Sourdough Starter

Long before I started baking my own bread, I craved sourdough. But I had a lot of misconceptions about the process. So for years, I baked yeast breads. I learned along the way that a dough hook on a standup mixer might prevent sore arms but at the cost of dense, inconsistent loaves. I also discovered yeast can be quite unforgiving to overproofing: leave the house during the rise time, and you’re sure to come home to a collapsed, flat mess. But I imagined that sourdough would require daily care—and consumption.

Then I was gifted a starter and took a shot at becoming a sourdough baker. I’d also been reading about no-knead breads and was intrigued by the idea of making loaves by hand without sore fingers. A bit of research, a bit of practice, and my delusions about sourdough evaporated like the liquid in a baking loaf. Learn how to find and care for sourdough starter

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Quick Breads

As a kid, I loved the shape of muffins; breaking the cap from the base was my version of twisting open an Oreo. These days, I prefer quick breads for one reason: the freezer. A stack of zucchini, pumpkin, banana, and cranberry breads takes up far less space than the same four batches of muffins. Besides, toasting is the only way to reheat; a microwave is just not the tool for defrosting baked treats. If you have a toaster oven (which I recommend for many reasons), there’s no bread vs. muffin argument. But if you’re a traditional toaster owner—well, you can imagine the mess of slicing a frozen muffin to fit.

Fortunately, you can easily convert your favorite muffin recipe to a loaf: They’re the same product, just in different pans. Even better, you can base them on a ratio and change the flavors to match your mood or the season. Learn to make Ratio Quick Bread and Quick Cranberry Bread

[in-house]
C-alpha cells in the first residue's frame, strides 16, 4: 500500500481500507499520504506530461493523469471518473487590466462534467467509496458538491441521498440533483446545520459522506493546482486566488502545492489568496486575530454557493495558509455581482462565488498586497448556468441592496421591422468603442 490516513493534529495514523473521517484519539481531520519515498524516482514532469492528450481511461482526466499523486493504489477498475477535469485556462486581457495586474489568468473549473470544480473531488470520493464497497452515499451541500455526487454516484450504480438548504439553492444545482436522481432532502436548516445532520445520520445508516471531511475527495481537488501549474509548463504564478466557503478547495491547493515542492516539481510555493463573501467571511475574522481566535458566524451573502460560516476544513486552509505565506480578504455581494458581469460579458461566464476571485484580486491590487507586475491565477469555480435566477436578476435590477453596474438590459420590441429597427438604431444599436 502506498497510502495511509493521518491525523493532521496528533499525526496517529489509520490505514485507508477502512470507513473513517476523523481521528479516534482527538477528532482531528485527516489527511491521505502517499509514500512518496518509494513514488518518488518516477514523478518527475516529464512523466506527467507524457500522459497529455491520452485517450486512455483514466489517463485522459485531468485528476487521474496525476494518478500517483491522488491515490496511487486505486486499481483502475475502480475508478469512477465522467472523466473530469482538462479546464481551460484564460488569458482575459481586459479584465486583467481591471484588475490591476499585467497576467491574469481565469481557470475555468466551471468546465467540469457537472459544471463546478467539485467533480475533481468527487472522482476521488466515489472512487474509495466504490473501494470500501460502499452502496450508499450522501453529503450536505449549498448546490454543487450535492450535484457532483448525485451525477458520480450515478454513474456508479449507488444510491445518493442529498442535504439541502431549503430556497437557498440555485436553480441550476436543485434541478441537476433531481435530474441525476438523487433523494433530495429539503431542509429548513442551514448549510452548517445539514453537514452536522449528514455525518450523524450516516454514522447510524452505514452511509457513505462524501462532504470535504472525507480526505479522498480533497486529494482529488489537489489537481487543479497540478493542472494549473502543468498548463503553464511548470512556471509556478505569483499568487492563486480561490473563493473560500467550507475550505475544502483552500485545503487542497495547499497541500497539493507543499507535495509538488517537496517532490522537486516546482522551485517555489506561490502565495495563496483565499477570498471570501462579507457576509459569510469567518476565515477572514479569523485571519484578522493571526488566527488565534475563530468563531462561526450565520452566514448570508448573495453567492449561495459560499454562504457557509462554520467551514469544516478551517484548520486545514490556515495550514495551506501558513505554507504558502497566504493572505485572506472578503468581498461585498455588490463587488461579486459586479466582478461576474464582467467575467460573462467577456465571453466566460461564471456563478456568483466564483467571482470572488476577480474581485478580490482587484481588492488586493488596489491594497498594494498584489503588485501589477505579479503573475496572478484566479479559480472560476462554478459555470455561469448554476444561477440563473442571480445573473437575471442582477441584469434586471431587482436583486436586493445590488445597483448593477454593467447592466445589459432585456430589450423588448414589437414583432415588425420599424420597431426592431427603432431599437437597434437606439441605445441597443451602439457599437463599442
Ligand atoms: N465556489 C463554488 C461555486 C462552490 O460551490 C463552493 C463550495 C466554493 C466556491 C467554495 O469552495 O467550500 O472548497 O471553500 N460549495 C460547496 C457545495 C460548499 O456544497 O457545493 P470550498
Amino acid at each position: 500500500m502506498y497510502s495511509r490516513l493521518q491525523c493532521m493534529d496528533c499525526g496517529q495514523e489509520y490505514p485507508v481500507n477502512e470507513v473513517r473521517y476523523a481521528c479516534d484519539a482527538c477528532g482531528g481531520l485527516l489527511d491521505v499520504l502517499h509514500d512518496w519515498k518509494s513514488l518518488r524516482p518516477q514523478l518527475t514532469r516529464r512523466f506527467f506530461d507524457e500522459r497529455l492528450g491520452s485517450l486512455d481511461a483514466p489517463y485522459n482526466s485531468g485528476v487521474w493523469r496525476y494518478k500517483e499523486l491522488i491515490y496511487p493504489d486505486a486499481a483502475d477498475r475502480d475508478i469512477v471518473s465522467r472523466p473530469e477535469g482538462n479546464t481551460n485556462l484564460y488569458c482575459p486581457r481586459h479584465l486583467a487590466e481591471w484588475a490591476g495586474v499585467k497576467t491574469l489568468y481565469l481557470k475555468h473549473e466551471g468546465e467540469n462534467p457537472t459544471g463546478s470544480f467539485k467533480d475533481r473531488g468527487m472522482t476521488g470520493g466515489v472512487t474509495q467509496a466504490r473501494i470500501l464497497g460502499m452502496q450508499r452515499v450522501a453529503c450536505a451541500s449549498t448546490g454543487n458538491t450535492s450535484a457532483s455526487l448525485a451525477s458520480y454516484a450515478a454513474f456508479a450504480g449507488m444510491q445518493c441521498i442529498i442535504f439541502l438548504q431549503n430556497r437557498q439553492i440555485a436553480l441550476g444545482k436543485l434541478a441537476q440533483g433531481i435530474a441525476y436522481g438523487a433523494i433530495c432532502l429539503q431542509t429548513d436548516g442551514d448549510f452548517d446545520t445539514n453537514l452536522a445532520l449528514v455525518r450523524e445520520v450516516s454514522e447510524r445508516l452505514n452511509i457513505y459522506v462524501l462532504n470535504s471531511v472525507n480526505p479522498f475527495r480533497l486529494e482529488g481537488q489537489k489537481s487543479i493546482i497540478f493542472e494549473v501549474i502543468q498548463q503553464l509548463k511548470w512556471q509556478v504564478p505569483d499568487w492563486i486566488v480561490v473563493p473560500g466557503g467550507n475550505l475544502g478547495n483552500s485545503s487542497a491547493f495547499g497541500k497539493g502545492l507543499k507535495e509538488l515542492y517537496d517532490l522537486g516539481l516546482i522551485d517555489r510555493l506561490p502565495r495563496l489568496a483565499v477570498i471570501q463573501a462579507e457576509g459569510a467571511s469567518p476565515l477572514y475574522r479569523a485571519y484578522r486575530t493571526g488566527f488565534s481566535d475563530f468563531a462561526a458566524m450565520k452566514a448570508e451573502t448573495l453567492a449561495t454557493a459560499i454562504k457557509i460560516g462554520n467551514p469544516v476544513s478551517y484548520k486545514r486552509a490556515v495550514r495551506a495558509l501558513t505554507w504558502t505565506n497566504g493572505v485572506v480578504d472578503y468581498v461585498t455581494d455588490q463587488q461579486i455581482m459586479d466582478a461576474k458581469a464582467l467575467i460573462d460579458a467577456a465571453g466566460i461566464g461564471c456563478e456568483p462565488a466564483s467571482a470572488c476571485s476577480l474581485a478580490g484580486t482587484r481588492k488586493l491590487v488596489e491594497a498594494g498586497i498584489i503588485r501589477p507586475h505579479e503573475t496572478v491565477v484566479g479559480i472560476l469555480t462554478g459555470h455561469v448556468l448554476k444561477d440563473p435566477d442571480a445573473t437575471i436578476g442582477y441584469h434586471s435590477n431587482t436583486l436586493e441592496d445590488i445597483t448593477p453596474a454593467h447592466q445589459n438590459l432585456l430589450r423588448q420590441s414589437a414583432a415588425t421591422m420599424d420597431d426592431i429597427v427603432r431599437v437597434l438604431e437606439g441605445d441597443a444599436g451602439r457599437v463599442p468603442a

Made with Love

I’m a perennial giver of food. Whether it’s for a holiday, at an event, or just because someone expresses random interest in something I made, I can’t help myself: I have to gift a jar or bag of homemade goodness.

I love receiving food too, but sometimes even I—someone who processes hundreds of jars a season, dehydrates and freezes, ferments and smokes—am hesitant to open a gifted jar. These are usually the ones that have perhaps a single word on the lid identifying the contents. No date, no maker, and no suggestions for putting it to use. These jars often work their way to the back of my canning shelves, hiding behind the familiar and loved. It makes me think some of my gifts go just as astray. So I’ve devise a way to change that—and I’m gifting my idea to you.
Read more about gifting food